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Roman Provincial Coins

Roman provincial coins were issued by Greek cities during the period of the Roman empire. They are distinguished from western Roman coins by their Greek inscriptions. Although the obverse, or principal side, of Greek imperial coins usually bore a portrait of a member of the imperial family, the reverse, or back side, displayed a local type, often representing a monument, cult, or myth important to the issuing city. Such coins are sometimes our only surviving evidence for the appearance of these monuments and often provide cult information not known from other sources.

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Augustus (27 B.C.-A.D. 14)Augustus (27 B.C.-A.D. 14)
Bronze AE 22 from Antiocheia, Syria
(modern Antakya, Turkey)

Obverse: Head of Augustus, wearing laurel wreath, right.
Legend: Greek text
Reverse: legend in five lines:
Greek text

5-4 B.C.

Septimius Severus (A.D. 193-211)Septimius Severus (A.D. 193-211)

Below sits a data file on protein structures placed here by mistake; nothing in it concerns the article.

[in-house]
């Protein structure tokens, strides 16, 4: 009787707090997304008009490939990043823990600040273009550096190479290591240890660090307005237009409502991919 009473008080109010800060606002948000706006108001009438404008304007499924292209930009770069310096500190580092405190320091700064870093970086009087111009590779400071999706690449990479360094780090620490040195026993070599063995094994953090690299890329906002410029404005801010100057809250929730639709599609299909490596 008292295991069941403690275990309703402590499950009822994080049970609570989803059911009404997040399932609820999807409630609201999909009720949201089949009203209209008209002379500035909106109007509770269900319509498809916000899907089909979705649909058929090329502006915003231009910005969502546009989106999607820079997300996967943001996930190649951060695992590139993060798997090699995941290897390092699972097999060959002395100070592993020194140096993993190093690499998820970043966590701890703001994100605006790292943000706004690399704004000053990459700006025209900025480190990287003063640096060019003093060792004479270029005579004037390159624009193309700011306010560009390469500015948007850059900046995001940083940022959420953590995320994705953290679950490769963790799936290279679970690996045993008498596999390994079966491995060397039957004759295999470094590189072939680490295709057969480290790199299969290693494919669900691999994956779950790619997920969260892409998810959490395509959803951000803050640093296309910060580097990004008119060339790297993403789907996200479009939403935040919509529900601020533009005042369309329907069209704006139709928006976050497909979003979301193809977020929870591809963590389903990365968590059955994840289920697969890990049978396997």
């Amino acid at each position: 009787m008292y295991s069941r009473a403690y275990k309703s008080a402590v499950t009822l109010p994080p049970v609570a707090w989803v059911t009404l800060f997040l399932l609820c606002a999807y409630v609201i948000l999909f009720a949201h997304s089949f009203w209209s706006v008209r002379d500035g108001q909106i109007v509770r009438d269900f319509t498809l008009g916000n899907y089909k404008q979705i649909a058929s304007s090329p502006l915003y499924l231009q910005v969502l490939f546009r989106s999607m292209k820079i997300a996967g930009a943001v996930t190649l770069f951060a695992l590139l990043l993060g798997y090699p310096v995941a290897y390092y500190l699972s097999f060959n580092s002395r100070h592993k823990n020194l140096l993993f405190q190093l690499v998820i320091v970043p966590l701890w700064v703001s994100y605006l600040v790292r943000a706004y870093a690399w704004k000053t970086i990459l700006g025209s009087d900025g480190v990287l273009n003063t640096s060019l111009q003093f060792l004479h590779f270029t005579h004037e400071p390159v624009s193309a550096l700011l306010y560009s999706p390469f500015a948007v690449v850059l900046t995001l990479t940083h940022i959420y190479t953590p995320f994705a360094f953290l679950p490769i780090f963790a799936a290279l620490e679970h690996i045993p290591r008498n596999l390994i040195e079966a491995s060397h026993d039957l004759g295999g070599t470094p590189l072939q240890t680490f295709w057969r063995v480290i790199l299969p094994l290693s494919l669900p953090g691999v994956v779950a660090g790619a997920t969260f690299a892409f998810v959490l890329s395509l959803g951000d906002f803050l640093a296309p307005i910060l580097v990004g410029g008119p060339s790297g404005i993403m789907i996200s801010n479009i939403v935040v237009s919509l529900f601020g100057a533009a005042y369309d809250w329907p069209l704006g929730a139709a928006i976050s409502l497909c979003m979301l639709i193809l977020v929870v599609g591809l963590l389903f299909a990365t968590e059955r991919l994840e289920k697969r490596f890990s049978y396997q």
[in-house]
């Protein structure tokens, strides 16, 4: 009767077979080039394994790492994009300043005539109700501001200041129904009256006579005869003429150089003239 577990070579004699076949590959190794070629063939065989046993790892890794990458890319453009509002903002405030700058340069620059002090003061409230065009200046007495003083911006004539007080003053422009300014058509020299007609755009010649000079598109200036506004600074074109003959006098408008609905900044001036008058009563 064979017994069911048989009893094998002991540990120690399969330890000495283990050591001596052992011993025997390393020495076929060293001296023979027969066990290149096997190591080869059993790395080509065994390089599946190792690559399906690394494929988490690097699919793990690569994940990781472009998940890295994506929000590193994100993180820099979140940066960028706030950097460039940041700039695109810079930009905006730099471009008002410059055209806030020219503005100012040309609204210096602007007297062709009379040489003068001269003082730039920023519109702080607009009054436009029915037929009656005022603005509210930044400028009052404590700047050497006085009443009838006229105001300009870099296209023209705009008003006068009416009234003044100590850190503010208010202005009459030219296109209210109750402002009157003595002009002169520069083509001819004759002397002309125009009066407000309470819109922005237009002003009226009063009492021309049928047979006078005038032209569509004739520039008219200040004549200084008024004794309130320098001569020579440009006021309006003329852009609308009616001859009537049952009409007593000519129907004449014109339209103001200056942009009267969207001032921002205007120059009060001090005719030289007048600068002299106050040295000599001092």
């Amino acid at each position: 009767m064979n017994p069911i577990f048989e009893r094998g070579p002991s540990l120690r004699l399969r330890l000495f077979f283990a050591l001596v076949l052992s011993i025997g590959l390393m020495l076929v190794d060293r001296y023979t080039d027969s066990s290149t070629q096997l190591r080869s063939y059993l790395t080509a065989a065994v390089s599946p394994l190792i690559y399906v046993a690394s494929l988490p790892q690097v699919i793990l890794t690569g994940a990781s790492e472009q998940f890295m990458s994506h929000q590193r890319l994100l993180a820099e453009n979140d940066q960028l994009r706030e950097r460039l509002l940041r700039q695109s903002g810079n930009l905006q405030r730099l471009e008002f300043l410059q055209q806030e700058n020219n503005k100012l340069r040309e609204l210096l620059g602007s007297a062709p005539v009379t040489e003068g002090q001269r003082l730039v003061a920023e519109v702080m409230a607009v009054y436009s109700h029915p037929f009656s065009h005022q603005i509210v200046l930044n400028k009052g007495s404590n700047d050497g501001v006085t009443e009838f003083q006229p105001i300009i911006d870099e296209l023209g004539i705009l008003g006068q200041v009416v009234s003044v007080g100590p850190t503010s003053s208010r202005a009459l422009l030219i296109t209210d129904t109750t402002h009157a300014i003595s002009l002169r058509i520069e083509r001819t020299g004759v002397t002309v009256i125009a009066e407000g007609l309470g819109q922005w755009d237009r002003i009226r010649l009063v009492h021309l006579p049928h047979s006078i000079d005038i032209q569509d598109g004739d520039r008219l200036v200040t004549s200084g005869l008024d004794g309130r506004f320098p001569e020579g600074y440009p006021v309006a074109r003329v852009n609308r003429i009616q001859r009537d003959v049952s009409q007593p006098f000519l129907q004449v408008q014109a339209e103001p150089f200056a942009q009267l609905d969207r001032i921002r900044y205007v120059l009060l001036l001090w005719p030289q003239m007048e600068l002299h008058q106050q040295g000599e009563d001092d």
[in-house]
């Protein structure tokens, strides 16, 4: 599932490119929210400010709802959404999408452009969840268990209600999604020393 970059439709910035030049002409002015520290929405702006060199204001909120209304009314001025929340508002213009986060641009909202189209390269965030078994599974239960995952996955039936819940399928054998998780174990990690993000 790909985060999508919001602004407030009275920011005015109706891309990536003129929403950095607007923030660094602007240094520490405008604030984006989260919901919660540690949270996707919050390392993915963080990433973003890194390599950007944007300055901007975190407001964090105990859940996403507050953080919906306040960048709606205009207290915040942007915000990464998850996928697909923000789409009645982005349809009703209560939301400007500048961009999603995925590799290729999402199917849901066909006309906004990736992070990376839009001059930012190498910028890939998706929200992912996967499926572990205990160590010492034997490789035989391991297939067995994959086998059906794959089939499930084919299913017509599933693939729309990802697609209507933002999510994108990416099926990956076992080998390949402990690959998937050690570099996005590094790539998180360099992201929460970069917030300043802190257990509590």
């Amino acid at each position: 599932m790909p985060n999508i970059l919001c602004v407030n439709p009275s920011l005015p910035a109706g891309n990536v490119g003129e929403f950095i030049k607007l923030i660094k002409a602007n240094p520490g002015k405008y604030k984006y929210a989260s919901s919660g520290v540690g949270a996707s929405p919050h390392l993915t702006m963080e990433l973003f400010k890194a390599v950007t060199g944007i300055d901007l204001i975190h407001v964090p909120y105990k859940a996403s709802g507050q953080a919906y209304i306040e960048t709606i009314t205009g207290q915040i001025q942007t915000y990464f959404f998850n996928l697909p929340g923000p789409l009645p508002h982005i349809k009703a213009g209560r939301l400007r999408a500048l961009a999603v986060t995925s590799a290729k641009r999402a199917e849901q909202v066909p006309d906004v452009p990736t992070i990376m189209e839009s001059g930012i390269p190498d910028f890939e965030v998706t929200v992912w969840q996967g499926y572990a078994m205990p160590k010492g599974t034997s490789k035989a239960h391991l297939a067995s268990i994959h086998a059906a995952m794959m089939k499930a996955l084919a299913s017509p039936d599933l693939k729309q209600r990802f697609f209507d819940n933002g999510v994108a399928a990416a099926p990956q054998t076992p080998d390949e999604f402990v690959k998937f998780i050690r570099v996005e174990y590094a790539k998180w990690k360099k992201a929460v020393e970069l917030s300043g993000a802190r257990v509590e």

Bronze AE 45 from Saitta, Lydia
(modern Sidas Kale, Turkey)

Obverse: Bust of Septimius Severus, wearing laurel wreath, cuirass, and paludamentum, right.
Legend: Greek text
Reverse: The god Mên, in Phrygian dress, with crescent horns at his shoulders, standing r., facing the goddess Kybele, wearing a long chiton and a turreted crown, seated l. on a throne.
Legend: Greek text
Exergue: Greek text

A.D. 198-211

Gordian III (A.D. 238-244)Gordian III (A.D. 238-244)
Bronze AE 32 from Seleukeia-ad-Kalykadnon, Cilicia
(modern Selefke, Turkey)

Obverse: Bust of Gordian III, wearing laurel wreath, cuirass, and paludamentum, right.
Legend: Greek text
Reverse: Two Nikai, each wearing a long chiton, standing facing one another, together holding a shield on a three-legged table; on the shield, the Greek legend Greek text
Legend: Greek text

A.D. 238-244

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